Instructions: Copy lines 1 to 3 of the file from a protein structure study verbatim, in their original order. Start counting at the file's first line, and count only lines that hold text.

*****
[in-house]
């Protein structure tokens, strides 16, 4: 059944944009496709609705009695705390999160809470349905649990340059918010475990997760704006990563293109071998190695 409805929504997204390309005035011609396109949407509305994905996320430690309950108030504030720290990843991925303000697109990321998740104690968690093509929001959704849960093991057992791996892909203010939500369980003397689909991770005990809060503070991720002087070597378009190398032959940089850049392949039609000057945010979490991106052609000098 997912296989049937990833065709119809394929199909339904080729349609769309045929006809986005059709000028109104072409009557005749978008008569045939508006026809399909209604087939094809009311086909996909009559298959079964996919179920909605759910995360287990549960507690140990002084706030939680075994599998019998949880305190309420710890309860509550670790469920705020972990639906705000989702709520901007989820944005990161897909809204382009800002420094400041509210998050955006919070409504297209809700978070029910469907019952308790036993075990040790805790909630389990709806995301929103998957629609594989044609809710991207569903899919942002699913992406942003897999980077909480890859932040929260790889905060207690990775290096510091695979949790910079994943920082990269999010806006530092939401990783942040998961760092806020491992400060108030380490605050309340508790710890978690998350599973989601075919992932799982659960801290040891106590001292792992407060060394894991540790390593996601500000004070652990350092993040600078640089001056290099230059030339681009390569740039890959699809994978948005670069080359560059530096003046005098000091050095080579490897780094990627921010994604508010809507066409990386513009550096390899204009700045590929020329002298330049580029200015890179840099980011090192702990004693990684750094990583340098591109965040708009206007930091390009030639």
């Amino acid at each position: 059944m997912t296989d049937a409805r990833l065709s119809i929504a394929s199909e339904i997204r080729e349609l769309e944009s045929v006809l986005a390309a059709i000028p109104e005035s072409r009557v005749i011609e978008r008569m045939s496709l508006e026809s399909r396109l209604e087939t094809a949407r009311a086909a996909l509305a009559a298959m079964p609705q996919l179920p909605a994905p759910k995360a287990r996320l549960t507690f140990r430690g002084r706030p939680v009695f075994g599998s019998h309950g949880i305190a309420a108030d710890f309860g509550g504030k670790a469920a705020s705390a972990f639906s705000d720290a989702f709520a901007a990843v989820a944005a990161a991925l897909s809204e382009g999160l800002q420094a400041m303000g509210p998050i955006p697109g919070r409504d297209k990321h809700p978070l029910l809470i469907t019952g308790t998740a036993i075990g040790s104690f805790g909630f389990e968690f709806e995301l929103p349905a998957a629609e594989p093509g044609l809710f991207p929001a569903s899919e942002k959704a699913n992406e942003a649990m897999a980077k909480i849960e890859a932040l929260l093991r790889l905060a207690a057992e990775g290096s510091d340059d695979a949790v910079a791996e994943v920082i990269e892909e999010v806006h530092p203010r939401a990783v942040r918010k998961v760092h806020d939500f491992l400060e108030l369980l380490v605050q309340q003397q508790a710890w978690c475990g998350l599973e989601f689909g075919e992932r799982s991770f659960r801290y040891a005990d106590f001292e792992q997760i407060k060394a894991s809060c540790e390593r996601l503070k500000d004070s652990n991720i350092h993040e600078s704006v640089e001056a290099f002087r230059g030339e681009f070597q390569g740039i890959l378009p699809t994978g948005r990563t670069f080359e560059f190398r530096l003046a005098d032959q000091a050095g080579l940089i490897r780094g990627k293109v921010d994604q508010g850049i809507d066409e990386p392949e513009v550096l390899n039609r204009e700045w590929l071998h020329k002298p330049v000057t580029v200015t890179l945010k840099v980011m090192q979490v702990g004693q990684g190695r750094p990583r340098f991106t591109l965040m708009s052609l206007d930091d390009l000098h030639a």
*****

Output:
[in-house]
């Protein structure tokens, strides 16, 4: 059944944009496709609705009695705390999160809470349905649990340059918010475990997760704006990563293109071998190695 409805929504997204390309005035011609396109949407509305994905996320430690309950108030504030720290990843991925303000697109990321998740104690968690093509929001959704849960093991057992791996892909203010939500369980003397689909991770005990809060503070991720002087070597378009190398032959940089850049392949039609000057945010979490991106052609000098 997912296989049937990833065709119809394929199909339904080729349609769309045929006809986005059709000028109104072409009557005749978008008569045939508006026809399909209604087939094809009311086909996909009559298959079964996919179920909605759910995360287990549960507690140990002084706030939680075994599998019998949880305190309420710890309860509550670790469920705020972990639906705000989702709520901007989820944005990161897909809204382009800002420094400041509210998050955006919070409504297209809700978070029910469907019952308790036993075990040790805790909630389990709806995301929103998957629609594989044609809710991207569903899919942002699913992406942003897999980077909480890859932040929260790889905060207690990775290096510091695979949790910079994943920082990269999010806006530092939401990783942040998961760092806020491992400060108030380490605050309340508790710890978690998350599973989601075919992932799982659960801290040891106590001292792992407060060394894991540790390593996601500000004070652990350092993040600078640089001056290099230059030339681009390569740039890959699809994978948005670069080359560059530096003046005098000091050095080579490897780094990627921010994604508010809507066409990386513009550096390899204009700045590929020329002298330049580029200015890179840099980011090192702990004693990684750094990583340098591109965040708009206007930091390009030639």
């Amino acid at each position: 059944m997912t296989d049937a409805r990833l065709s119809i929504a394929s199909e339904i997204r080729e349609l769309e944009s045929v006809l986005a390309a059709i000028p109104e005035s072409r009557v005749i011609e978008r008569m045939s496709l508006e026809s399909r396109l209604e087939t094809a949407r009311a086909a996909l509305a009559a298959m079964p609705q996919l179920p909605a994905p759910k995360a287990r996320l549960t507690f140990r430690g002084r706030p939680v009695f075994g599998s019998h309950g949880i305190a309420a108030d710890f309860g509550g504030k670790a469920a705020s705390a972990f639906s705000d720290a989702f709520a901007a990843v989820a944005a990161a991925l897909s809204e382009g999160l800002q420094a400041m303000g509210p998050i955006p697109g919070r409504d297209k990321h809700p978070l029910l809470i469907t019952g308790t998740a036993i075990g040790s104690f805790g909630f389990e968690f709806e995301l929103p349905a998957a629609e594989p093509g044609l809710f991207p929001a569903s899919e942002k959704a699913n992406e942003a649990m897999a980077k909480i849960e890859a932040l929260l093991r790889l905060a207690a057992e990775g290096s510091d340059d695979a949790v910079a791996e994943v920082i990269e892909e999010v806006h530092p203010r939401a990783v942040r918010k998961v760092h806020d939500f491992l400060e108030l369980l380490v605050q309340q003397q508790a710890w978690c475990g998350l599973e989601f689909g075919e992932r799982s991770f659960r801290y040891a005990d106590f001292e792992q997760i407060k060394a894991s809060c540790e390593r996601l503070k500000d004070s652990n991720i350092h993040e600078s704006v640089e001056a290099f002087r230059g030339e681009f070597q390569g740039i890959l378009p699809t994978g948005r990563t670069f080359e560059f190398r530096l003046a005098d032959q000091a050095g080579l940089i490897r780094g990627k293109v921010d994604q508010g850049i809507d066409e990386p392949e513009v550096l390899n039609r204009e700045w590929l071998h020329k002298p330049v000057t580029v200015t890179l945010k840099v980011m090192q979490v702990g004693q990684g190695r750094p990583r340098f991106t591109l965040m708009s052609l206007d930091d390009l000098h030639a």